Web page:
LOL. LOL, indeed.

In the past 4 months, I have not done one run outside in a temperature warmer than 36 degrees.

Not one.

I did two treadmill runs of 14 miles when the ice and wind chills were so bad.  They sucked, but I did them.  All of my morning runs were inside.  Every single one.

Today, the low was 61 and the high was 81 in Athens.  It was, quite literally, the warmest day of 2014.  And probably the warmest of the past 6 months.  35+ degrees warmer than any outside run I have done since September.

And I really wanted to believe it wouldn't be that bad, because how could it? I have nailed every single run I have done this session and then some.  My buddies have been surprised at me, because I'm not usually the one setting the pace--I'm usually the one frantically trying to keep up. 

I did everything right.

It didn't matter. 

See, I have this thing that I don't like to admit or talk about, but it's this irregular heart thing involving extra beats.  And I've been aware of it for over 20 years, and it almost never ever causes me problems.  The only time I EVER notice is when it's hot.  Temperatures that to many don't seem too warm can really mess me up, big time: crazy high heart rates that defy all logic. 

I realized at mile 9 today that I felt like it was mile 22.  And mile 9 is entirely too early to feel like it's mile 22. 

I kept going, but I knew that it was only going to get hotter, and my heart was doing that racing in the heat thing again, and it was just too early for that.

So I did what was really, really difficult: I decided I was done at 13.1.  I decided I was going to stop and try again at Cleveland, even though Cleveland is usually too hot for me to succeed. 

It was hard.  I said the F word and cried a lot.  I wanted to keep going.

But it wasn't going to work, and I knew it.  So I cried some more, and I'm crying a bit here while I type and then I'm done because I have to go to work tomorrow and I can't be sniffling while teaching World History and doing practice DBQs. 

To quote the great Forrest Gump, that's about all I have to say about that. 

What kind of kills me the most is that I know I can do this.  That, and Tuesday is supposed to be 36 degrees and snowing both in Athens and Cleveland.

You're soooo FUNNY, Mother Nature! $(#)%&!

So much irony in the ONE SINGLE DAY I would have loved it to be 40 degrees and cloudy, it was in the mid 70s and not a cloud was in the sky.  So much irony in that I am in the best shape of my life and I have to stop--no, I made the decision to stop, which I think is even harder--trying to reach a goal that I know that I absolutely can achieve.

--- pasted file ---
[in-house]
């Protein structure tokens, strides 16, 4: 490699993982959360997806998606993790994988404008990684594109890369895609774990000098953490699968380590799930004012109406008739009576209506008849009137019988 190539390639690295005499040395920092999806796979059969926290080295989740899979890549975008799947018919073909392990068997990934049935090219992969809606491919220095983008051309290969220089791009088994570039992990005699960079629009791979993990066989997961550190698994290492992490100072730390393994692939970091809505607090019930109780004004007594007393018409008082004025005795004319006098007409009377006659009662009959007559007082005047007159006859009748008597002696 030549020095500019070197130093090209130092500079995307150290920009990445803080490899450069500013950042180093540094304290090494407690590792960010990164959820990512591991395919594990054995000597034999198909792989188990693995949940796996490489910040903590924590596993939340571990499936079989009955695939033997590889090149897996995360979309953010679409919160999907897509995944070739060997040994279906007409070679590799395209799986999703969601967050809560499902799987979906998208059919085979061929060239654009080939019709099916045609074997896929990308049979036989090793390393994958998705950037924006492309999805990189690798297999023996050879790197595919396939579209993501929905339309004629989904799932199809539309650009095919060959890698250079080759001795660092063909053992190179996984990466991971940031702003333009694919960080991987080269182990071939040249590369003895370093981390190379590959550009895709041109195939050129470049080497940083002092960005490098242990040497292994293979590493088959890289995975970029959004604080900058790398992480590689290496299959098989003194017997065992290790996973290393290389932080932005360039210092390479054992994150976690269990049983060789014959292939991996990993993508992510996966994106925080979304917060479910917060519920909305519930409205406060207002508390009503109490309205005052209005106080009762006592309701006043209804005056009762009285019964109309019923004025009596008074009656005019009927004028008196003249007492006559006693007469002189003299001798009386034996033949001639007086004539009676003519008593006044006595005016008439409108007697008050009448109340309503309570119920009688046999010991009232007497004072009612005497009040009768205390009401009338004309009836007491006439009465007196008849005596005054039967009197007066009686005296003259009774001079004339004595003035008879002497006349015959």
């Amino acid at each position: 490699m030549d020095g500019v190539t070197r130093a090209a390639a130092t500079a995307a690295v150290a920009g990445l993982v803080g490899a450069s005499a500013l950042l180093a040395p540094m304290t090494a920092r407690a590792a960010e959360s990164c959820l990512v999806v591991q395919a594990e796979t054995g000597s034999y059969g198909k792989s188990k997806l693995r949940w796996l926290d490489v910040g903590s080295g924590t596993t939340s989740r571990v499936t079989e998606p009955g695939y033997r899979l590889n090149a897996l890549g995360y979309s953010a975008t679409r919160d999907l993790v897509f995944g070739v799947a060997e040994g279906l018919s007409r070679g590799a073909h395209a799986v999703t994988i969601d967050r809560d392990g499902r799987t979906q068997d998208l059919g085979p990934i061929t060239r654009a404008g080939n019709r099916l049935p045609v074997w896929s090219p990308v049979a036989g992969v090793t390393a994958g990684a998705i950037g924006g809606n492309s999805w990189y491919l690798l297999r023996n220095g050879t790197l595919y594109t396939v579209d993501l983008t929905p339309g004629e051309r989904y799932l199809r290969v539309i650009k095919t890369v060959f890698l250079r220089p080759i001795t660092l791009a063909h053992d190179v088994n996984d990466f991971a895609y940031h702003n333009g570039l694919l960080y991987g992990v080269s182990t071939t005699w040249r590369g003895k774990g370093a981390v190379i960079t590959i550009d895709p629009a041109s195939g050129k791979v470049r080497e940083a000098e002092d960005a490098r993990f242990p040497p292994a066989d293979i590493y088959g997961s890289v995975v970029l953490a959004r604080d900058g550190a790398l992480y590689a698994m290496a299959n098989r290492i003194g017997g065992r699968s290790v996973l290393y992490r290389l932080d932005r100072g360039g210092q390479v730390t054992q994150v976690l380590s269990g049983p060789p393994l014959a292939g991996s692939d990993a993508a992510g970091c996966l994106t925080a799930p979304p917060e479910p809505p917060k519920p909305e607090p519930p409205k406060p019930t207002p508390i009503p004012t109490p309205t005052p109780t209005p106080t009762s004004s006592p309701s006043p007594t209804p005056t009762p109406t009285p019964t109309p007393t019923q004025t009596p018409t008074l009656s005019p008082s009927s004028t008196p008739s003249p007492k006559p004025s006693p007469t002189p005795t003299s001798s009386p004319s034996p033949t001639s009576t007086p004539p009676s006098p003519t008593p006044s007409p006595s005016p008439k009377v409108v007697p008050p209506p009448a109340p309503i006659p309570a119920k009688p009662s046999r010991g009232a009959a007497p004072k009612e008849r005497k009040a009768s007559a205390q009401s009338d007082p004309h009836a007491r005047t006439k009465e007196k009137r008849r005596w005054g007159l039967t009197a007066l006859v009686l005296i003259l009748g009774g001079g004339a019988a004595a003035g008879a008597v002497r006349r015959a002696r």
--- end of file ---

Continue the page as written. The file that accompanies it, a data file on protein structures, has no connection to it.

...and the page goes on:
Got home, and got this shirt in the mail finally that I was hoping would come before the race so I could wear it.  It's from this shop, and I kind of love it:

 Elle est forte.  She is strong.  Proverbs 31:25

"She is clothed with strength and dignity and laughs without fear of the future" --Proverbs 31:25

It was just a bit too late--in fact, I missed it by probably just a few minutes as we left yesterday afternoon.  Just missed it.  

But she is strong.  She will try again.

She will also cry for about another hour though.

Saturday, April 05, 2014

Fall down seven times, stand up eight

About a month ago, I found out I was selected as a Women's Health Magazine Action Hero!  I was quite surprised, and super excited.  It's been fun connecting with a dynamic and diverse group of women: we are pretty much at all stages of life.  Some in their teens, most in their twenties, and a few like me, too.  Seasoned veterans. (That sounds a lot better than "older.")

I mean, I did start blogging here in 2005.  In the good old days!  When internet was one step above dial-up!  And I was about to start my Ironman journey!  Oh, man.  In some ways, that feels like yesterday, and in other ways, it seems like...well, like almost a decade ago.

So much has happened since then. 

I was assigned to write my post this week for our Action Hero blog, and I smiled.  Perfect timing.  I need to stop and reflect anyway, and think about this marathon I'm going to run next Sunday.  What can I say about where I've been and what I'm about to attempt?